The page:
Similarly, cuts in defense infrastructure--military bases, depots, arsenals, medical facilities and staffs, and other support assets--have proven notoriously difficult to achieve. Such assets are politically popular, and the military services themselves sometimes have only a vague notion of the relationship between expenditures on infrastructure and the performance of their forces. Estimates of overcapacity vary depending on the criteria applied: For instance, the Air Force has far more ramp space and runways than it needs for the number of planes it flies, but its access to air space and bombing ranges is far more constrained. By any measure, however, more rounds of base closure are surely justified for all of the services.
Closing a major base can save roughly $50 million per year. But squeezing money out of infrastructure will be a long process: Often, up-front costs must be paid before savings are realized; environmental cleanup and disposal requirements and the need to relocate facilities and personnel mean that it can take two to three years or more before closing a base begins to yield net savings; and costly incentive packages may be needed to get personnel out of the workforce early.
Finally, a determined effort to cut the combat formations of the Army National Guard could save upwards of $2 billion annually with no loss of useful military capabilities. There are more than 40 combat brigades in the Army National Guard--10 more than the entire active-duty Army--and they comprise well over half of the Guard's 370,000 personnel. These units have no compelling wartime mission; it would take many months for them to become proficient in combat maneuver operations. At the same time, since most of them are equipped with tanks and armored fighting vehicles, they are poorly suited to conducting potentially useful domestic operations, such as providing disaster relief or maintaining law and order in emergencies. Army National Guard leaders have recently agreed to reconfigure 12 of these brigades from combat units into much-needed support and logistics functions, but there remain far more units than are likely to be needed. At best, one could rationalize retaining a handful of combat brigades in the Guard as a hedge against the remote possibility of a future large-scale war or an occupation of long duration.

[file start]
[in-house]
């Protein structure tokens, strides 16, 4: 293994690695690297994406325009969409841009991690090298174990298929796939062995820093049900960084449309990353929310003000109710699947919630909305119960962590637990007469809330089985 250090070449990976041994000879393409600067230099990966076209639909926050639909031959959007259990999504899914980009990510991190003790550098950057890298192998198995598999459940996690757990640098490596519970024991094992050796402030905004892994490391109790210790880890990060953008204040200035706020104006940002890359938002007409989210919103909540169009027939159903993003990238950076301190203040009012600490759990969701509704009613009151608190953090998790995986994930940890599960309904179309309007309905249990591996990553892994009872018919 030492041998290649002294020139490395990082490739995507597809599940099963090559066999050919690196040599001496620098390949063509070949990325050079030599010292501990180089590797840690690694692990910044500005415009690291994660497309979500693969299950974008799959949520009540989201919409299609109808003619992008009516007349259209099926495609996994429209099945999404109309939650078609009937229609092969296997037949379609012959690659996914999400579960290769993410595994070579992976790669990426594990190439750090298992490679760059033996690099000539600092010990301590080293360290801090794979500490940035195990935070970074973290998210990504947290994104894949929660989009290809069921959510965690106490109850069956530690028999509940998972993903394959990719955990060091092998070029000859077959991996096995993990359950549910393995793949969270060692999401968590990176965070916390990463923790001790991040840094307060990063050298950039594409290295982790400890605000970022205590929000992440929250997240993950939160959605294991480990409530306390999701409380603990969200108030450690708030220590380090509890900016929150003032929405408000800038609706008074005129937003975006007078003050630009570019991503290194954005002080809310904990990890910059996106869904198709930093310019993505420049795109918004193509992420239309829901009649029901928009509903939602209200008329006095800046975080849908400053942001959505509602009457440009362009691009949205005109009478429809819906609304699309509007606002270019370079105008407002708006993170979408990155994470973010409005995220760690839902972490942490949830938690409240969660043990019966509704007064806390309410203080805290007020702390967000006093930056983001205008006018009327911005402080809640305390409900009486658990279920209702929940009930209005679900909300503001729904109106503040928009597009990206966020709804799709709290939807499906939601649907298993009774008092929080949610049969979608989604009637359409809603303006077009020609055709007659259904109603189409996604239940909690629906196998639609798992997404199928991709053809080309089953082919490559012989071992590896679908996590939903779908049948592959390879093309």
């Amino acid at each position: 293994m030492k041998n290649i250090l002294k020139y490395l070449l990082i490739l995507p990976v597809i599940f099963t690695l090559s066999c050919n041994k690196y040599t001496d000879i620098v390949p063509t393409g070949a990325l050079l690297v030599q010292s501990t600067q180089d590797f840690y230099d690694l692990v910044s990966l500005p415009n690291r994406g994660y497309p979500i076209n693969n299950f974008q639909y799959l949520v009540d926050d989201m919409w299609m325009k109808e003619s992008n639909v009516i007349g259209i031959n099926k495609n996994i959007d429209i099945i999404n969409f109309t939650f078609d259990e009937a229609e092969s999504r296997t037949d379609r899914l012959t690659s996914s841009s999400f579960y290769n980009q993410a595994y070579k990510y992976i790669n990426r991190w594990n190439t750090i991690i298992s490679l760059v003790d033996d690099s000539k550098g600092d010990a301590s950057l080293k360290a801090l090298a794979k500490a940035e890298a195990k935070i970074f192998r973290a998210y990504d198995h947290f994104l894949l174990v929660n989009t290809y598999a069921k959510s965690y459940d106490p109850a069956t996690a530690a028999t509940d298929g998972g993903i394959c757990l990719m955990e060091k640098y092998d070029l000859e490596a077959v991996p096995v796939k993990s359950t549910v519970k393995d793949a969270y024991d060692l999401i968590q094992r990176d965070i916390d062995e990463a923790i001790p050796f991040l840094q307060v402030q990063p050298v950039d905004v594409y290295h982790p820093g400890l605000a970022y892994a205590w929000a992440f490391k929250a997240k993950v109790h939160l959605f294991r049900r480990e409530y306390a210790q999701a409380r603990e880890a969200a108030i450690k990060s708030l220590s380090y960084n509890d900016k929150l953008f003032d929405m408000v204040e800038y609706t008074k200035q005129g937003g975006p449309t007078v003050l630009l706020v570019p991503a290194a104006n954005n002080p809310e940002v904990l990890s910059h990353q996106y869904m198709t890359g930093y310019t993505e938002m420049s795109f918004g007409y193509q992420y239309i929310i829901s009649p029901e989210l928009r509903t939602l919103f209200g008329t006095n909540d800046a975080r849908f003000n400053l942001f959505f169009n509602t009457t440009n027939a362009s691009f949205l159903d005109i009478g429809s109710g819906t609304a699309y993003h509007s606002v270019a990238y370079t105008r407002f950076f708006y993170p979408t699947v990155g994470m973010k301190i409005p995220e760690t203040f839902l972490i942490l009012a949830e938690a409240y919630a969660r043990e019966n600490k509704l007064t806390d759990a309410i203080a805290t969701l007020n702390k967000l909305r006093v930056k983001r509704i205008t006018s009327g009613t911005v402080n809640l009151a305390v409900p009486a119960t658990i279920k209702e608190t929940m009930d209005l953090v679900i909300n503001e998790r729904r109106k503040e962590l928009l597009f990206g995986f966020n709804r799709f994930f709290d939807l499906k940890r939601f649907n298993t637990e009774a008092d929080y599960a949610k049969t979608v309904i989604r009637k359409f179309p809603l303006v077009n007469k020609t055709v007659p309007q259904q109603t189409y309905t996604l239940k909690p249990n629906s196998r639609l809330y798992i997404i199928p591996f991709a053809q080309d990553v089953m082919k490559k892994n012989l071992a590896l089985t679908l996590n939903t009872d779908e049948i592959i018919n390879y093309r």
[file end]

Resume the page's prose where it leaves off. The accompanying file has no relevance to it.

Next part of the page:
Despite these obvious inefficiencies, cutting the Army National Guard is likely to a be politically difficult and therefore protracted process. The National Guard has a strong base of support in Congress. In fact, the conventional wisdom has been that no administration can win this fight. However, at a time when serious new threats loom and pressures to cut the deficit have led Congress to take billions from such programs as Aid to Families with Dependent Children, one hopes that the conventional wisdom is wrong.
With sustained high-level attention and the expenditure of considerable political capital, it may be possible to divert tens of billions of dollars annually into R&D and modernization accounts. In many cases, DoD has begun to move in these directions. But even with accelerated progress in these areas, the bulk of the savings is years away, while the challenges facing our forces are growing. Hence, as is so often the case in times of budgetary reductions, the defense leadership needs to find "fast money." In light of this, some cuts in military forces appear unavoidable.